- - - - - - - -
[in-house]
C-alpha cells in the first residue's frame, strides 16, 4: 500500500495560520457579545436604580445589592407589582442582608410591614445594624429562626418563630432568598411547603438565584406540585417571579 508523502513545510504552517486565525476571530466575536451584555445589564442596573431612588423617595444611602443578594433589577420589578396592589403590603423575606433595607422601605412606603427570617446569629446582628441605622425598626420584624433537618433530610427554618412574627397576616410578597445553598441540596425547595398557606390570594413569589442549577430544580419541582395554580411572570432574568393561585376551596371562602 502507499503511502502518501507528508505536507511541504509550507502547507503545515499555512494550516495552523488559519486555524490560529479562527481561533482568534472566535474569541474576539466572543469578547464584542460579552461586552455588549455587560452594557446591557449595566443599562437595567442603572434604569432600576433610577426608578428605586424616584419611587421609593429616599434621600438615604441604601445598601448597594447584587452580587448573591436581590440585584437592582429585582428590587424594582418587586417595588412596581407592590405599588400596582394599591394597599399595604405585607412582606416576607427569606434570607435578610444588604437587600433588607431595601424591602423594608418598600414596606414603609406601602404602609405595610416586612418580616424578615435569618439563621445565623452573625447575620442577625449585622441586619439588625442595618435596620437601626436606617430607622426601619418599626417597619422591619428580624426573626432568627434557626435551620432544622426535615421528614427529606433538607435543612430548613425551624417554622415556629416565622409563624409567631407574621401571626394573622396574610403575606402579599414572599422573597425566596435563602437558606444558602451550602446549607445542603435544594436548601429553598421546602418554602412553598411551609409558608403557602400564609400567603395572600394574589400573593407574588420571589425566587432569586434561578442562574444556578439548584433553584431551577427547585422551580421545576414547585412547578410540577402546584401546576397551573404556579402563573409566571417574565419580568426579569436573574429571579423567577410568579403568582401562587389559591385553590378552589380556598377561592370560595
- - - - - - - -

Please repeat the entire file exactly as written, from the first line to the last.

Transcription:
[in-house]
C-alpha cells in the first residue's frame, strides 16, 4: 500500500495560520457579545436604580445589592407589582442582608410591614445594624429562626418563630432568598411547603438565584406540585417571579 508523502513545510504552517486565525476571530466575536451584555445589564442596573431612588423617595444611602443578594433589577420589578396592589403590603423575606433595607422601605412606603427570617446569629446582628441605622425598626420584624433537618433530610427554618412574627397576616410578597445553598441540596425547595398557606390570594413569589442549577430544580419541582395554580411572570432574568393561585376551596371562602 502507499503511502502518501507528508505536507511541504509550507502547507503545515499555512494550516495552523488559519486555524490560529479562527481561533482568534472566535474569541474576539466572543469578547464584542460579552461586552455588549455587560452594557446591557449595566443599562437595567442603572434604569432600576433610577426608578428605586424616584419611587421609593429616599434621600438615604441604601445598601448597594447584587452580587448573591436581590440585584437592582429585582428590587424594582418587586417595588412596581407592590405599588400596582394599591394597599399595604405585607412582606416576607427569606434570607435578610444588604437587600433588607431595601424591602423594608418598600414596606414603609406601602404602609405595610416586612418580616424578615435569618439563621445565623452573625447575620442577625449585622441586619439588625442595618435596620437601626436606617430607622426601619418599626417597619422591619428580624426573626432568627434557626435551620432544622426535615421528614427529606433538607435543612430548613425551624417554622415556629416565622409563624409567631407574621401571626394573622396574610403575606402579599414572599422573597425566596435563602437558606444558602451550602446549607445542603435544594436548601429553598421546602418554602412553598411551609409558608403557602400564609400567603395572600394574589400573593407574588420571589425566587432569586434561578442562574444556578439548584433553584431551577427547585422551580421545576414547585412547578410540577402546584401546576397551573404556579402563573409566571417574565419580568426579569436573574429571579423567577410568579403568582401562587389559591385553590378552589380556598377561592370560595